The Dominion Post
Cosy up your home for winter warmth
Load up on cosy colours, soft, tactile cushions and textural throws, and make your lounge a great place to curl up in. Joanna Davis reports.
These days we all know about hygge, the Danish concept of cosiness. As the days close in, that’s what we want in our living spaces. So we asked the experts how you can create a lounge that draws you in and makes you want to spend time there.
‘‘A great family living room gives the impression of not having to be too precious, that you can drop a crumb or two and drink a glass of red wine without too much worry,’’ Christchurch interior designer Becky Lee says.
She says the layout matters. ‘‘Concentrate on creating a seating zone that invites conversation.’’
Chloe Colden, from Wilson & Dorset, says her company’s luxury sheepskin ‘‘shaggy beanbags’’ and rugs are popular because they encourage lounging. ‘‘Our aim is to promote bringing family and friends together in a warm and inviting space,’’ she says.
A fireplace has the same effect, says Lee. ‘‘So if you are lucky enough to have one of those in your home, position your seating area to include the fireplace especially throughout the cooler months.’’
‘‘Group your sofas and chairs strategically, so they feel connected to each other, with a coffee table within reach so you can enjoy sharing food and drink with your friends and family.’’
Rugs work for larger rooms. ‘‘An area rug that flows underneath the pieces within the seating area can help to create a sense of a more intimate
The living room is the perfect place to showcase conversation pieces such as stacks of favourite books, special artworks, vignettes of small items of importance, and treasured family photos.
zone within the larger space, and rugs can also be used to soften and add warmth to rooms with hard floors,’’ Lee says.
Comfortable-looking sofas and chairs set the tone. ‘‘Furniture that looks hard, too upright or sometimes even tailored pieces can be less inviting than soft, upholstered items that invite you to relax on them.
‘‘You can add layers with plump, feather-filled cushions in tactile fabrics and interesting colours and patterns, and lovely textural throws to add comfort and interest to your upholstered furniture.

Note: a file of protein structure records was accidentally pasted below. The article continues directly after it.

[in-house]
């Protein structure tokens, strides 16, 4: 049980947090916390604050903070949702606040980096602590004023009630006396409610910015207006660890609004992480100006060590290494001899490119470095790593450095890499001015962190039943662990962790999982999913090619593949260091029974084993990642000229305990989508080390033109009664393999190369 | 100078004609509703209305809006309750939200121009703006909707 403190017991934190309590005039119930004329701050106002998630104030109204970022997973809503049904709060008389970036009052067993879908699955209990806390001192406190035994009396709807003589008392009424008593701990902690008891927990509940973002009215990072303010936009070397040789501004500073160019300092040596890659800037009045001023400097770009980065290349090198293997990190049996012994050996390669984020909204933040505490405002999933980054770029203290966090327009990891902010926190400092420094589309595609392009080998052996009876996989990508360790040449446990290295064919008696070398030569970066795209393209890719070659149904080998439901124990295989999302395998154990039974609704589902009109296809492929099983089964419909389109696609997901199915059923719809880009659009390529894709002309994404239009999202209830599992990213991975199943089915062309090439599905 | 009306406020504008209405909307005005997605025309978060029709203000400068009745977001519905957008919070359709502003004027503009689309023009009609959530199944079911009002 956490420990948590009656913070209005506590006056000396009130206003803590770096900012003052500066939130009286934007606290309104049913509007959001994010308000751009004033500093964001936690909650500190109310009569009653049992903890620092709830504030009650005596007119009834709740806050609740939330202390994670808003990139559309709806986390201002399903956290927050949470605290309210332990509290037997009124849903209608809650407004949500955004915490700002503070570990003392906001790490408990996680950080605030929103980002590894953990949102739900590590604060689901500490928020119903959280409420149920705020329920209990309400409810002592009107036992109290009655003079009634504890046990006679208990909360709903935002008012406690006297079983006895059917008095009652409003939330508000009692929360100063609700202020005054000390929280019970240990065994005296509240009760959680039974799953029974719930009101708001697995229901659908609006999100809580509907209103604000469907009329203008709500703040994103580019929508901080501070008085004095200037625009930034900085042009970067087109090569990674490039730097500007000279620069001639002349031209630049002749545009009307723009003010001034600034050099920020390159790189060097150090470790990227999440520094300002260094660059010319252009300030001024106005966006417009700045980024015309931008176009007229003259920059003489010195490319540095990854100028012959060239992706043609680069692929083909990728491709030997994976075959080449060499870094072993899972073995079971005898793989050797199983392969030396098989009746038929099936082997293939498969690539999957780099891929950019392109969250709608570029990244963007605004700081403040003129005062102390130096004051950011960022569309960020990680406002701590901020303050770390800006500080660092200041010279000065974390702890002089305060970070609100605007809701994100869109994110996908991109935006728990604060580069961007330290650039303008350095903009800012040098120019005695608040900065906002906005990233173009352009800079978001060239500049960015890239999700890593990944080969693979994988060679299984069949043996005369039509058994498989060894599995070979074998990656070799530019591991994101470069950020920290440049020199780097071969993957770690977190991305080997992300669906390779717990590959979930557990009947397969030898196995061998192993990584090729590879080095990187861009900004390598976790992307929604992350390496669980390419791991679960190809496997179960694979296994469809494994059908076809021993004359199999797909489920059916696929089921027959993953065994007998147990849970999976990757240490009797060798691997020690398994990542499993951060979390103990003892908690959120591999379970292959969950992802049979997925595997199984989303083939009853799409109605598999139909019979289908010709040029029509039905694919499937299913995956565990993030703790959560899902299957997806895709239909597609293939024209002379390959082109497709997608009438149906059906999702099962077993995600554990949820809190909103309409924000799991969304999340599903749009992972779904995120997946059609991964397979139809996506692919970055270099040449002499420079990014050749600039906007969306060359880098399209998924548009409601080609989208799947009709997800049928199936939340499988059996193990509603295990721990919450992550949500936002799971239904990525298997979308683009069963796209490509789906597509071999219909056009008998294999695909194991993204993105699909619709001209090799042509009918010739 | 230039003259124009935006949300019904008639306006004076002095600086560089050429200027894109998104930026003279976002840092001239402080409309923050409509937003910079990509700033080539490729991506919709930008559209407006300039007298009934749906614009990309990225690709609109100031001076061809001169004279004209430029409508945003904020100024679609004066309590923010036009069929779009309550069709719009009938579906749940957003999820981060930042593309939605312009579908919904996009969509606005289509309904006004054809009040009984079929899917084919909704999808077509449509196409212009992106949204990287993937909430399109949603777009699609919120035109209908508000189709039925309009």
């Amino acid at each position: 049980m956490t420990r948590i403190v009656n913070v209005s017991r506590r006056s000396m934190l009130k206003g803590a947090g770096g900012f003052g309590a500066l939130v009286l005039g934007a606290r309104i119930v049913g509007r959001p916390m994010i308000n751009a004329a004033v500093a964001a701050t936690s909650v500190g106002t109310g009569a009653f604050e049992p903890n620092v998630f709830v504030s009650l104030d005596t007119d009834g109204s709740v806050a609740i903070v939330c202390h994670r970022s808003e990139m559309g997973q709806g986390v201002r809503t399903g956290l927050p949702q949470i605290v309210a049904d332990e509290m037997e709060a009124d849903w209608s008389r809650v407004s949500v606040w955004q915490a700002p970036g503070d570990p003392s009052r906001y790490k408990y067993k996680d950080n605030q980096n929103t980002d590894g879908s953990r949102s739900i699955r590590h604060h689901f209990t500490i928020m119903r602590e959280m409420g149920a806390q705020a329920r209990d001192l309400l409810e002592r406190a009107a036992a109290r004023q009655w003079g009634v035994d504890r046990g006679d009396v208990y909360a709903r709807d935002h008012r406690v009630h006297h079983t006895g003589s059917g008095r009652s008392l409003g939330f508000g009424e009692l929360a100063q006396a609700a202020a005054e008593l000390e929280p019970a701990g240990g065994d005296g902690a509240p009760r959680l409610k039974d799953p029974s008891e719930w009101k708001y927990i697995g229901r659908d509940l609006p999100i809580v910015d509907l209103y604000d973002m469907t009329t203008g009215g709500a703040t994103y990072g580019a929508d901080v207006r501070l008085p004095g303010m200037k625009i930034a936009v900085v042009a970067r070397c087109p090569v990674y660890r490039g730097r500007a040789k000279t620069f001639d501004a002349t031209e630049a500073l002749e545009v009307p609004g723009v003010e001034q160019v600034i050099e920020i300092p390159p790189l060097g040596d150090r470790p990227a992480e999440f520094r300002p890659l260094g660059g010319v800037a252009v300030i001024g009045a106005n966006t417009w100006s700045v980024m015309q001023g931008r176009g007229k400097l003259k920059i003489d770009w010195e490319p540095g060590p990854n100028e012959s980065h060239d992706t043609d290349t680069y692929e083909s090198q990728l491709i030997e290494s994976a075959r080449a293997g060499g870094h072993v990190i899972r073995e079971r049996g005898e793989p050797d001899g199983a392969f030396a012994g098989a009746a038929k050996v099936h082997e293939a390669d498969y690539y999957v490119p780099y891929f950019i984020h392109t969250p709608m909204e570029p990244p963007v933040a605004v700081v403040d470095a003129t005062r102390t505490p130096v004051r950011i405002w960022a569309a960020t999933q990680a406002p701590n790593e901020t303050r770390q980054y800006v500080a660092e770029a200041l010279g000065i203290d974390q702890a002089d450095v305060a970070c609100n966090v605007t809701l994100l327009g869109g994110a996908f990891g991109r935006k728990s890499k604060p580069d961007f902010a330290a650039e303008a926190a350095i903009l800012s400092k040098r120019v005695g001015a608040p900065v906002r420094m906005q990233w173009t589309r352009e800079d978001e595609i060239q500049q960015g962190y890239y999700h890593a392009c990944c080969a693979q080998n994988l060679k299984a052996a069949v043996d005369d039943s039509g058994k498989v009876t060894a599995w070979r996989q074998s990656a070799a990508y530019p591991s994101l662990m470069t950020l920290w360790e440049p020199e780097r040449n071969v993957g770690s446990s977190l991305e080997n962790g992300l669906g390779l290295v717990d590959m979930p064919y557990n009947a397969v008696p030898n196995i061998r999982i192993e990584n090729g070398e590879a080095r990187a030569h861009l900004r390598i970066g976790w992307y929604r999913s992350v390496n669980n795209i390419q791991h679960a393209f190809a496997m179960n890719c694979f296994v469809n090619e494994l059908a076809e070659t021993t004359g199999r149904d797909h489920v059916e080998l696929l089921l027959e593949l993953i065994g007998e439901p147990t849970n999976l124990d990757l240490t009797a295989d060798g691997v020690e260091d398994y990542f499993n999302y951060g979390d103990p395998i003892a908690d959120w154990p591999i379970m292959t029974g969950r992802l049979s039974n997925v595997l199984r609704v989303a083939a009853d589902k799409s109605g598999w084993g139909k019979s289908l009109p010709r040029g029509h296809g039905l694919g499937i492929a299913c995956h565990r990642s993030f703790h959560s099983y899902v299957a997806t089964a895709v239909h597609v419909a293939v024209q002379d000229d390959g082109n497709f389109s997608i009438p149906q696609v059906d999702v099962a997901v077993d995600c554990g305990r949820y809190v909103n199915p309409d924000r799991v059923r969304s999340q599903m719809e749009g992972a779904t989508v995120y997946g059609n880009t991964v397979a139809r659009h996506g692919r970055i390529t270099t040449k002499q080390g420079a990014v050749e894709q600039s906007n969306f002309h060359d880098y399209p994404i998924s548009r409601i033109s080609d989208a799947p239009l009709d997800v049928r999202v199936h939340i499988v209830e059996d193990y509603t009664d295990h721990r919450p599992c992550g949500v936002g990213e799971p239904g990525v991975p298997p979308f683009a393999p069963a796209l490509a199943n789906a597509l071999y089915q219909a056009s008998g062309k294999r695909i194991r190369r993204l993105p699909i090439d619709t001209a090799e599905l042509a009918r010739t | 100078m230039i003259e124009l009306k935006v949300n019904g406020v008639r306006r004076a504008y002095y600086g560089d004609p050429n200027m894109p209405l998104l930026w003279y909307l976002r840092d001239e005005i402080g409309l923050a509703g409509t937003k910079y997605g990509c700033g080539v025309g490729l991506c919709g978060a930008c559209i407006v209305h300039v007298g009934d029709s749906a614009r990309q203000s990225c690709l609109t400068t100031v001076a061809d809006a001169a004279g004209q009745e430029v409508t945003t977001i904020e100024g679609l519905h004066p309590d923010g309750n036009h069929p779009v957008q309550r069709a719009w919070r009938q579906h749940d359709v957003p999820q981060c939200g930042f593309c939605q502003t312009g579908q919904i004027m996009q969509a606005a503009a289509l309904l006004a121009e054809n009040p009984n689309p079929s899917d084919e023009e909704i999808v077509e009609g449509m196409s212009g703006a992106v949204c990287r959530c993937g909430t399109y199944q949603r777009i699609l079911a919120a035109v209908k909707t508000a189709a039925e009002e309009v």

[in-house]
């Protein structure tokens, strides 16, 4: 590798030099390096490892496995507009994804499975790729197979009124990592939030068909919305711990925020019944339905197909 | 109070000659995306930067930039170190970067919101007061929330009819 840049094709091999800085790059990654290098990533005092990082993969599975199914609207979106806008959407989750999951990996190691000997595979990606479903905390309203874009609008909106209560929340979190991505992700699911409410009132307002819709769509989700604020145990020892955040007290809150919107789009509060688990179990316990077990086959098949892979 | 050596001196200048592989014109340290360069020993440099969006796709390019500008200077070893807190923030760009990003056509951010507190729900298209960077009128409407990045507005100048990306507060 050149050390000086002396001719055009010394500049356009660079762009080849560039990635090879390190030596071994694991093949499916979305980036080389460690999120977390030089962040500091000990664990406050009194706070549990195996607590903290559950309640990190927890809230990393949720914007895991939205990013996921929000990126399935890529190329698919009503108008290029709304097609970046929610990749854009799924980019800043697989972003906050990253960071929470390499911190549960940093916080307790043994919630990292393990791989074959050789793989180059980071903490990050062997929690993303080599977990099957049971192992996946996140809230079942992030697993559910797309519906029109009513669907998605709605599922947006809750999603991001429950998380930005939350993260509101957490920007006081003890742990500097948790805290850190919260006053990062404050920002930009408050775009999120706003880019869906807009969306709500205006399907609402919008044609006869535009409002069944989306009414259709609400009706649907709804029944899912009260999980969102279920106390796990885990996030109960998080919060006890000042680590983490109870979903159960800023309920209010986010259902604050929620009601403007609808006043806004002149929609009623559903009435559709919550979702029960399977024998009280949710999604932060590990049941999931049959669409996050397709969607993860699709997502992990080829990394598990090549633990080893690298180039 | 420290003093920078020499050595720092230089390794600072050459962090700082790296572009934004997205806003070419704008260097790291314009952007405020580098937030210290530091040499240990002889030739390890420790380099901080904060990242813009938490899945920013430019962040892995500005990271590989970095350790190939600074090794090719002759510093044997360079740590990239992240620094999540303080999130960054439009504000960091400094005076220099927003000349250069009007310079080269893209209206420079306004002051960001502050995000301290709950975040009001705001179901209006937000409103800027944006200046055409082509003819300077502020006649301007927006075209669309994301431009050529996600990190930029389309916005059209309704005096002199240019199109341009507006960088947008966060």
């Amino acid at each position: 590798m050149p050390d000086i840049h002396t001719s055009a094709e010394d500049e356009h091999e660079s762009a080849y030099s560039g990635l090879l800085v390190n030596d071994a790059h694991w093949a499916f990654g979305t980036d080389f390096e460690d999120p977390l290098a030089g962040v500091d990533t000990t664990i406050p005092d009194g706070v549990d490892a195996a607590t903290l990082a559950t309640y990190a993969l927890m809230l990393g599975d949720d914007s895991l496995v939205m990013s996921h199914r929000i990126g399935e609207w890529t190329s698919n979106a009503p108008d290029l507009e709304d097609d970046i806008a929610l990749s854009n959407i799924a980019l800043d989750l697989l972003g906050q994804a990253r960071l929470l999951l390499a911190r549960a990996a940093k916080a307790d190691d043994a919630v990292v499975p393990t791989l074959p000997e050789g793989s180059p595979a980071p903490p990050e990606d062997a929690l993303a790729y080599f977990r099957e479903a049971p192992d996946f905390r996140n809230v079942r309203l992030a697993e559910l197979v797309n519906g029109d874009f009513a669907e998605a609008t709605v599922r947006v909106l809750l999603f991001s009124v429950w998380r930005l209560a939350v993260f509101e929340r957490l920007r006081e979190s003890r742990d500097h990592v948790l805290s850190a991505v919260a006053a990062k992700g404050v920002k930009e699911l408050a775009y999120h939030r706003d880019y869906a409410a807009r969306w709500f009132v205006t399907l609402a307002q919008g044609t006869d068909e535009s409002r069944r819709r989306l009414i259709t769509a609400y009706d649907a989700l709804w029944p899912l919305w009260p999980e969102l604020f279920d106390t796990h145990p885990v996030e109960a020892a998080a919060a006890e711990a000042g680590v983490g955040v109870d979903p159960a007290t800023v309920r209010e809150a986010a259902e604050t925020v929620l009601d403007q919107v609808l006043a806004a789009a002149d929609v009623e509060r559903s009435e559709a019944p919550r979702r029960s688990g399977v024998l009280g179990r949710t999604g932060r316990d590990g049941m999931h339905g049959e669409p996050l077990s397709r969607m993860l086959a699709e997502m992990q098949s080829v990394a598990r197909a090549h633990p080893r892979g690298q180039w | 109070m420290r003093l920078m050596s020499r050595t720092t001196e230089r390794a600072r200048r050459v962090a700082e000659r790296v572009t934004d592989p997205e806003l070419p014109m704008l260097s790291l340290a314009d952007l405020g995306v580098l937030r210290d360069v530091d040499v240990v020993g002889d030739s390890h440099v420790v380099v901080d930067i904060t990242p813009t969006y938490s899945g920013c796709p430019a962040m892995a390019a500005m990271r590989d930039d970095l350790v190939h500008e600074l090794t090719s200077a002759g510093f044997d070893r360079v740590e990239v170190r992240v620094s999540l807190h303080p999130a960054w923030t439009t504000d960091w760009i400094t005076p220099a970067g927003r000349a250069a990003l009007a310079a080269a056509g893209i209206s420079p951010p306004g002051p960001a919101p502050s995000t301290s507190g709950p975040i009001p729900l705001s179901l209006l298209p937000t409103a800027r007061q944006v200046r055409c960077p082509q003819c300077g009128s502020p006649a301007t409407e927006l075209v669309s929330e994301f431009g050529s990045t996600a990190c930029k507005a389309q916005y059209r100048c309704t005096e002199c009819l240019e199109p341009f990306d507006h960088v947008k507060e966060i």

‘‘Nothing gives the feeling of comfort and homeliness more than a fireplace, so if you are lucky enough to have one of those in your home, position your seating area to include the fireplace, especially throughout the cooler months.’’
The living room is the perfect place to showcase conversation pieces, Lee says, ‘‘such as stacks of favourite books, special artworks, vignettes of small items of importance, and treasured family photos’’.
Wall colour needn’t be stark
Southland interior designer Kylie Greer, from KG Design, says warm, rich wall colours make a living room feel cosy. She recommends Resene Safe Haven or Resene Rolling Stone.
One or two feature walls in a patterned wallpaper also complete a living area.
And she recommends placing sofas and chairs around a central fire, with lots of textured elements: wool carpet, or rugs, sheepskins and cushions in textured fabrics such as linen, hemp or velvet.
She also recommends plants or dried flowers on
the coffee table ‘‘with a good design book’’, lamps and large artwork.
Remember the practical elements
Litsa Jackson, Lower Hutt interior designer at Inside Storey, says actual warmth matters too.
‘‘I’d focus on structural elements – windows and floors, the backbone of the house. Make sure your windows are double-glazed, or use a good-quality window film, such as Solar Gard.’’
Top-quality, heavy-textured lined curtains are ‘‘absolutely worth spending money on’’, she says, adding there are beautiful patterns available, including golds, terracottas and olive greens.
She recommends dense carpet, with an underlay at least 11.5mm thick.
‘‘Wool carpets are making a big comeback – coming in beautiful loop piles, too.’’
The DIY renovators putting it into practice Lighting is the key to a cosy living space, according to Hannah Kang, who has been renovating the 1890s Thorndon, Wellington, villa she shares with Tim Khoo, their 4-year-old son and Kang’s parents.
Kang, who posts about her progress on Instagram @thereddoor.villa, says the
David Trubridge wooden pendant light in their living room complements the three others in different shapes that hang above their dining area.
She says their wooden construction brings a warm feel.
The room is also lit by downlights, and all are dimmable. Kang says spotlights are also used to make the most of artwork on a feature wall.
Lee agrees that lighting matters.
‘‘Having your main lighting on a dimming circuit and adding lamps to a living room allows you to create ambience and mood using light, and also to light up areas of the room that may naturally be darker and less inviting. Favour a warm light quality when selecting bulbs.’’
The wall colour at Kang’s house is Resene Black White, which has pigments of grey in it for a clean look. To warm it up, they have chosen a mix of different textures in the light fittings, carpet, sheer curtains and soft furnishings.
Some of the colours – dusty pink and dark green, for instance – were chosen to go with the palette in Australian artist Kimmy Hogan’s work which sits on the mantelpiece.
‘‘Our previous house was quite black and white and modern but for this I’ve used soft tones and warm colours.’’